156. Nesynchronizované
    on or off and that gives the cells their
    identity.
  157. Nesynchronizované

    The activity of genes was being controlled
    by a switch, the attachment of a certain
  158. Nesynchronizované
    chemical that dictated whether a gene was
    switched on, or off.
  159. Nesynchronizované

    Whether those genes are turned on or off
    is called epigenetics.
  160. Nesynchronizované

    Epigenetics...act...upon the...genes.
  161. Nesynchronizované

    Not only is the sequence important of the
    DNA, which we've studied for a long time,
  162. Nesynchronizované
    the past few decades, but we now understand
    that in addition to that there is this underlying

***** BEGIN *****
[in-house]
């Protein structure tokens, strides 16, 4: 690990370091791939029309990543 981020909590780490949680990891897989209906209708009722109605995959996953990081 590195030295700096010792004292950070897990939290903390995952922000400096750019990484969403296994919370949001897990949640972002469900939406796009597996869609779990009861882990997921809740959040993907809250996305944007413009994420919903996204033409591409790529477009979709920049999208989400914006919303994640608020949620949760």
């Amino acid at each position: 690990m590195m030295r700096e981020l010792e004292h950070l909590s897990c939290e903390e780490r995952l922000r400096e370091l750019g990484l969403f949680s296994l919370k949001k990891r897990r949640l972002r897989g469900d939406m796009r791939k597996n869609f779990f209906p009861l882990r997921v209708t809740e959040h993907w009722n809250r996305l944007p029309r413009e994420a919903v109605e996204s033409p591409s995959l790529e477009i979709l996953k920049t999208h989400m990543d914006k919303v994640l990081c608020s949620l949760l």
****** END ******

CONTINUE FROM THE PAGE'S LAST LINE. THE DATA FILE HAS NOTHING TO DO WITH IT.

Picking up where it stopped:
163. Nesynchronizované
    epigenetic phenomena that allows the genes
    to get turned on or off.
  164. Nesynchronizované

    Epigenetics could explain how a human could
    be created with less than 30,000 genes, and
  165. Nesynchronizované
    why the genome project didn't provide all
    of the answers.
  166. Nesynchronizované

    Now if we actually put epigenetics on top
    of it, where it makes it much more
  167. Nesynchronizované
    complicated if genes get activated to a
    certain level and so forth, then you
  168. Nesynchronizované
    have a complexity that can start explain biology
    much more effectively than the simple
  169. Nesynchronizované
    sequence of the DNA.
  170. Nesynchronizované

    So clearly we have additional levels of
    complexity that we now need to
  171. Nesynchronizované
    understand that are well beyond the DNA.
    The next huge challenge for modern biology
  172. Nesynchronizované
    is to now decipher the epigenetic code, to
    understand all the combinations of switches
  173. Nesynchronizované
    that exist.
  174. Nesynchronizované

    An accurate chemical map of the human